July 6, 2008


An article in the New York Times this morning cites "a growing body of evidence suggesting that Jesus could be best understood through a close reading of the Jewish history of his day."

Really? This is new? With its intense themes the destruction and rebuilding of the Temple and the re-constitution of Israel, all against the background of the destruction of Jerusalem in A.D. 70, isn't this what the New Testament is about in the first place?

Check out the article here.


Museum Ethics Controversy said...

It is highly probable this stone tablet text is simply another sensationalist scam, as is clearly indicated by the facts

(1) that no specific information is available on its provenance and

(2) that no details are provided on carbon dating of the ink.

As such, this "news" falls right in line with the faked Lost-Tomb-of-Jesus "documentary" designed to make a profit off of people's fascination with the "real" Jesus, and with the larger scandal of the biased and misleading way the Dead Sea scrolls are being presented in museum exhibits around the world, with an antisemitic expression appearing on a government-run North Carolina museum's website. See, e.g.,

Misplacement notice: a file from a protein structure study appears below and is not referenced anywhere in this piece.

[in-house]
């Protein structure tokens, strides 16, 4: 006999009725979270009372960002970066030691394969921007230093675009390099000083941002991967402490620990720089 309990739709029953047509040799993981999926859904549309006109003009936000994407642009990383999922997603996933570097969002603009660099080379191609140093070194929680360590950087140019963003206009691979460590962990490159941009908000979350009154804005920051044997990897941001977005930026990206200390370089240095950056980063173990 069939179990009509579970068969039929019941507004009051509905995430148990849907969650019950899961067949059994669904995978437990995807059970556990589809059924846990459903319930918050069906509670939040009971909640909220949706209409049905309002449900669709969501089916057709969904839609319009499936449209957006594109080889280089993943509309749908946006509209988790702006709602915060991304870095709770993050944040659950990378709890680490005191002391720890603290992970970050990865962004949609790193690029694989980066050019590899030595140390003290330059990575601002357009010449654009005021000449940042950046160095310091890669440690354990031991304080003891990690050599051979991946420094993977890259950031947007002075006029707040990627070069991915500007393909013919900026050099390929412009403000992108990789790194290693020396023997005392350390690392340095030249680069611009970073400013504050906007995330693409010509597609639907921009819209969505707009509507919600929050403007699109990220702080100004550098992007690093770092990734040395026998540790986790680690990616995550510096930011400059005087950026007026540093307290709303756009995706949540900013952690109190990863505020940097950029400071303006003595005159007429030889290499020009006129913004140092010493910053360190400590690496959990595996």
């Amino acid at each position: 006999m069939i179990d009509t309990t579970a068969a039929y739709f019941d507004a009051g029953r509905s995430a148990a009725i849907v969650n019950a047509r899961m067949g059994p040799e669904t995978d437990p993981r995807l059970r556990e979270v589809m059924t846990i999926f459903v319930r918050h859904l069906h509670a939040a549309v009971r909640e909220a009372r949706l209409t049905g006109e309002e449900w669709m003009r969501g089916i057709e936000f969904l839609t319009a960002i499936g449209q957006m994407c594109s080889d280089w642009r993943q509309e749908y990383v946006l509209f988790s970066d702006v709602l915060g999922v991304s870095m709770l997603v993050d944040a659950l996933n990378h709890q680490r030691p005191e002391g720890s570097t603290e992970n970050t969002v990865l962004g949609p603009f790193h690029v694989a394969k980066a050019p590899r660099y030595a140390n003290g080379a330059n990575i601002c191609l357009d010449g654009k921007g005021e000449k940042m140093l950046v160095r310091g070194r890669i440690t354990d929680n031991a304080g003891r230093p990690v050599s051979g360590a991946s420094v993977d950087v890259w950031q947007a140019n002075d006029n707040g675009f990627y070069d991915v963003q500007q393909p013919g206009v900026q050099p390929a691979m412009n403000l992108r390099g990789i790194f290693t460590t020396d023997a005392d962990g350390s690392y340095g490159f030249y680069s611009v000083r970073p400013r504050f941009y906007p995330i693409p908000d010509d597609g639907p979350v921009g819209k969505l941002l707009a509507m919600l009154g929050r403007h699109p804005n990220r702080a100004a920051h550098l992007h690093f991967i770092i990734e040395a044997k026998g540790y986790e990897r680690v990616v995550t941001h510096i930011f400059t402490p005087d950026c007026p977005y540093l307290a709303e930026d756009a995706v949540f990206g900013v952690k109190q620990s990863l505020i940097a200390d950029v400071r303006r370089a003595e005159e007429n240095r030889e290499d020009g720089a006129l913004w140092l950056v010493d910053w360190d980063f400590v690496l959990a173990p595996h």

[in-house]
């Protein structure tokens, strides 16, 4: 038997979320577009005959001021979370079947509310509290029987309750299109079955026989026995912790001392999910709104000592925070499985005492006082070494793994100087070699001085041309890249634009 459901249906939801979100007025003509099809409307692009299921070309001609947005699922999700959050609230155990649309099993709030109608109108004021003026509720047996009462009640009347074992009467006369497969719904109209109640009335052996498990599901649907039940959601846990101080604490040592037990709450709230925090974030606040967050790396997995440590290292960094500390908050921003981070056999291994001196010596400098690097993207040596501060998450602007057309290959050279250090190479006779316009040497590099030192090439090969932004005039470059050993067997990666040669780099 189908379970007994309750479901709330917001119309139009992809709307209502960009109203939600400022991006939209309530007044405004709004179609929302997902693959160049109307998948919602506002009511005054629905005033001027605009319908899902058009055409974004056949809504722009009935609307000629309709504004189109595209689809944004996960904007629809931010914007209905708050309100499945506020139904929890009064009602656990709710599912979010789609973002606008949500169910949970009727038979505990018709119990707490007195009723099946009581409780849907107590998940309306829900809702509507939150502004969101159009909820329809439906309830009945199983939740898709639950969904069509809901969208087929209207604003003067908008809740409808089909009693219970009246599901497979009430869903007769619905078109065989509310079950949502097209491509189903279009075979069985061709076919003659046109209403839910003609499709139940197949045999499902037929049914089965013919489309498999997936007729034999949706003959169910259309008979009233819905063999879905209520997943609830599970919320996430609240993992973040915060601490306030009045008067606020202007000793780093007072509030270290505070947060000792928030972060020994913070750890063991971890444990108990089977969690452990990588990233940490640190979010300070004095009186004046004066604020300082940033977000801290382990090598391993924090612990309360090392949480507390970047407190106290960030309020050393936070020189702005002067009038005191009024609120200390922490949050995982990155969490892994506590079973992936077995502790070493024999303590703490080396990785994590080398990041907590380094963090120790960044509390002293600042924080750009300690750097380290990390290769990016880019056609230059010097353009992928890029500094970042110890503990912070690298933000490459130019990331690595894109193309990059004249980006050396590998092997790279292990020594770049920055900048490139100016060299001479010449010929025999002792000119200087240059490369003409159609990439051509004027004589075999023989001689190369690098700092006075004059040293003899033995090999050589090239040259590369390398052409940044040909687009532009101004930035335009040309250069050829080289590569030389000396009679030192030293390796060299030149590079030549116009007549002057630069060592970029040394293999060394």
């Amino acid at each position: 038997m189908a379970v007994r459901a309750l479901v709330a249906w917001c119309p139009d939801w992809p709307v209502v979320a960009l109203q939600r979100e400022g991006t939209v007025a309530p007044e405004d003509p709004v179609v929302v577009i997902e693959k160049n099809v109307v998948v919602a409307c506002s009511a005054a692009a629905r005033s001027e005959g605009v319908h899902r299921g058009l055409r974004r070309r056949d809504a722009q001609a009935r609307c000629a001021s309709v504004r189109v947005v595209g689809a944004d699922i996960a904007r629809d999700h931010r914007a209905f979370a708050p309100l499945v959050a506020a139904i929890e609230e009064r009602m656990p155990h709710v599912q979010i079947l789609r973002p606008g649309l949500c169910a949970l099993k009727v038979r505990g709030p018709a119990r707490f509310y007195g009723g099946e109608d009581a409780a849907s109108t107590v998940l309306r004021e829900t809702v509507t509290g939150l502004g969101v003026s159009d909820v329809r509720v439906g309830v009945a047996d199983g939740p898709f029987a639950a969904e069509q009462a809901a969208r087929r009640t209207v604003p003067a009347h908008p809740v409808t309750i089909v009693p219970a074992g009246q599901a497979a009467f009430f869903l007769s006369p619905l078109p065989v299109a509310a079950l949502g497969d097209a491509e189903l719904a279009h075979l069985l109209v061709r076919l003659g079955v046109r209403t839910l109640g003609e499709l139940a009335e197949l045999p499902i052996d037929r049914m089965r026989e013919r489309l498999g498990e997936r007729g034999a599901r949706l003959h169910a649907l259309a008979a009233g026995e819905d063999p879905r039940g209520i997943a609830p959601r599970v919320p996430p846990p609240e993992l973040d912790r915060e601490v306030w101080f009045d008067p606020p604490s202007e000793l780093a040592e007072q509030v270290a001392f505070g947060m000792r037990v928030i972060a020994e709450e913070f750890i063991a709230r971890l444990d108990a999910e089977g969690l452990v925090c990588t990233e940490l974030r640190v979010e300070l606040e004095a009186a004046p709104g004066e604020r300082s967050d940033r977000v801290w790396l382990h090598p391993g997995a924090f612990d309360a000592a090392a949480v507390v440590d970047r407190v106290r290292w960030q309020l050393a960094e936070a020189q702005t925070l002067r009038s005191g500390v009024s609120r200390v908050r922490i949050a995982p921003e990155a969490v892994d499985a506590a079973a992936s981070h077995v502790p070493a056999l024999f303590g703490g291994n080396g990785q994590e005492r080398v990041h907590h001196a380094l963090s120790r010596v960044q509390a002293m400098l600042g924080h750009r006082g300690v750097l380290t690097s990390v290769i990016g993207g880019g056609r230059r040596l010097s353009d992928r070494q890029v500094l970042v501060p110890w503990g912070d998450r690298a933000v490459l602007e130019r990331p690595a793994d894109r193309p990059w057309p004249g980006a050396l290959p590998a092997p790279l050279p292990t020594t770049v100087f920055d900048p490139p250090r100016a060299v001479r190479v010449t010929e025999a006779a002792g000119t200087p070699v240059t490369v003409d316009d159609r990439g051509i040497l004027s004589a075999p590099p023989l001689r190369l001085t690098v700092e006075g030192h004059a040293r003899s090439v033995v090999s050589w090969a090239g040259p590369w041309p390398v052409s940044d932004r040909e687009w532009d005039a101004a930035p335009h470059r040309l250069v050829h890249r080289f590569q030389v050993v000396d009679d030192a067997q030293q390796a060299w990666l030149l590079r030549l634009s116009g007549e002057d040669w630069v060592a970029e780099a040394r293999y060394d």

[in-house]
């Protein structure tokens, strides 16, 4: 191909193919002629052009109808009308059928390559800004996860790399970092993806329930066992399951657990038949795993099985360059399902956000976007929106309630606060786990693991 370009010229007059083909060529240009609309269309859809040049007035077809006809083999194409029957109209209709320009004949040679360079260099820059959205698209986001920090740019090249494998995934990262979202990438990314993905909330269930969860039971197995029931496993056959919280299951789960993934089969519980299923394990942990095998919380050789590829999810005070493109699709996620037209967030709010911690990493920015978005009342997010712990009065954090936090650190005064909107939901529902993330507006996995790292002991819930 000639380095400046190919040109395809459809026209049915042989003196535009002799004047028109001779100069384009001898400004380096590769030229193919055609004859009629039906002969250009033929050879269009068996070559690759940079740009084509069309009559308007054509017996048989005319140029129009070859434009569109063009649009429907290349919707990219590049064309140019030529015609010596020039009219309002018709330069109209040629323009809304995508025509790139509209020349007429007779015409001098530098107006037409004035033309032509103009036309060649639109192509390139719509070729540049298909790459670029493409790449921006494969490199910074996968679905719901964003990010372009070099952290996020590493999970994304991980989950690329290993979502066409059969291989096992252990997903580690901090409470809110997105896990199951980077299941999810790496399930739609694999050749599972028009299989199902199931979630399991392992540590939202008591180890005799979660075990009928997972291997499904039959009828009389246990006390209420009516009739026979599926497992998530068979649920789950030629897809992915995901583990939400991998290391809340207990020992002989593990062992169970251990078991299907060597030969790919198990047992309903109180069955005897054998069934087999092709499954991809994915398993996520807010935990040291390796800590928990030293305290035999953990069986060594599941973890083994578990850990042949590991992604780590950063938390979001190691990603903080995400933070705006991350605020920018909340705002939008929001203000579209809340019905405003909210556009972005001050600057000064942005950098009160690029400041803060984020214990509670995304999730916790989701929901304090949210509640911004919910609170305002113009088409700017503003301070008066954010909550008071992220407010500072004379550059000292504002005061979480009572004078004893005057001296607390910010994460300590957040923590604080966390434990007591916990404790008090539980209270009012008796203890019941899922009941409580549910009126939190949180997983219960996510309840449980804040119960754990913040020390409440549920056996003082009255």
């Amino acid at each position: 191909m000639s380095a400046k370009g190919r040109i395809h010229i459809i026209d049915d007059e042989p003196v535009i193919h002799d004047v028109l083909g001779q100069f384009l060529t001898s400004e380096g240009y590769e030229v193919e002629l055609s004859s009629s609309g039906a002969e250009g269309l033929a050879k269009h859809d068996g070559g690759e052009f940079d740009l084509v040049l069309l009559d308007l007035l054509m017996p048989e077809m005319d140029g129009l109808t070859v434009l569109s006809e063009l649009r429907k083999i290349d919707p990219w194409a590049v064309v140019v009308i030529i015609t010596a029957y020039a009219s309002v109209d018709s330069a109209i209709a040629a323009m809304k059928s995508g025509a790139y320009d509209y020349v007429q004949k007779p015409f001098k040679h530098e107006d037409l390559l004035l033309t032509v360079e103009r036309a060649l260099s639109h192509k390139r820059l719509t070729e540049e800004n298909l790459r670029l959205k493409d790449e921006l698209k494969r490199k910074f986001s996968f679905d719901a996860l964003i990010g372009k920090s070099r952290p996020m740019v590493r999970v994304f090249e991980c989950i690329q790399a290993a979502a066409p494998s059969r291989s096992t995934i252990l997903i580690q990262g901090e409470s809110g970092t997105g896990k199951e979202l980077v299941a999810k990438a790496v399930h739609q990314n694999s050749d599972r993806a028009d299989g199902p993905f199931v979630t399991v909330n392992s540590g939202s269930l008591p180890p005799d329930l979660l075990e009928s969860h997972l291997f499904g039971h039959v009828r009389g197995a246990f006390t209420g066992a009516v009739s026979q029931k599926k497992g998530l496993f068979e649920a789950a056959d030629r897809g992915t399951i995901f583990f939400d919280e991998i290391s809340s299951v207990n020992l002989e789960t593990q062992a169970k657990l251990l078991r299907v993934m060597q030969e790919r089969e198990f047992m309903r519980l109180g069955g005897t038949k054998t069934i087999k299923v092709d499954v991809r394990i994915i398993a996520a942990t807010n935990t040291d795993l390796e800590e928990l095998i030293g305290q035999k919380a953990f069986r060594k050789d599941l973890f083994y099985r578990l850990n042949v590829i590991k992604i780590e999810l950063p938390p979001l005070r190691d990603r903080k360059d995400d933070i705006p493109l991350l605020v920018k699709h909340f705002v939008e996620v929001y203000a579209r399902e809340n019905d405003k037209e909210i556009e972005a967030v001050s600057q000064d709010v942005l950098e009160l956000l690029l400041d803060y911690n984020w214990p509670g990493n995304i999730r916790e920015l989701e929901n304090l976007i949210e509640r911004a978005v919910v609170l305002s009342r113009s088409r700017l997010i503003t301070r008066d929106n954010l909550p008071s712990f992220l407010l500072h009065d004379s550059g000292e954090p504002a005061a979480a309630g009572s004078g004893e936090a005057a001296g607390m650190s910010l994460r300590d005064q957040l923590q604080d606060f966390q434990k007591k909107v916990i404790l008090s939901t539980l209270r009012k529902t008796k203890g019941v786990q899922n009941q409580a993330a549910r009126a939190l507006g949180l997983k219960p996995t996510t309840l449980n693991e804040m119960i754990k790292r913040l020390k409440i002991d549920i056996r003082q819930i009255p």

Brother Charles said...

Thanks for the links to counterpoints, Museum Ethics Controversy.

For me, I'm not really interested in the authenticity of this or related finds. I wrote the post to counter the misguided idea that Christianity is something apart from a tradition continuous with the Second Temple Judaism from which it came.

In fact, I would be so bold as to say that the political and religious crisis of 70 forced the question upon God's people, "Now that Jerusalem and the Temple are gone, how does one remain a good Jew?" Two new ways of being a Jew emerged, rabbinic Judaism and Christianity. Fraternal twins, if you wish.

Tausign said...

After reading the article I don't understand the conclusions. Why does this seem contrary to anything said in the Gospel? To say as the author, does that this stone text changes the meaning of the Last Supper is goofy.

If the prophecy of the 'Messiah's rising on the third day' was circulating during (or prior to) Christ's mission it only shows that our Lord's words in the Gospel were his own rather than later insertions by the gospel writers. That would only undermine the interpretations of scholars rather than the words of Jesus.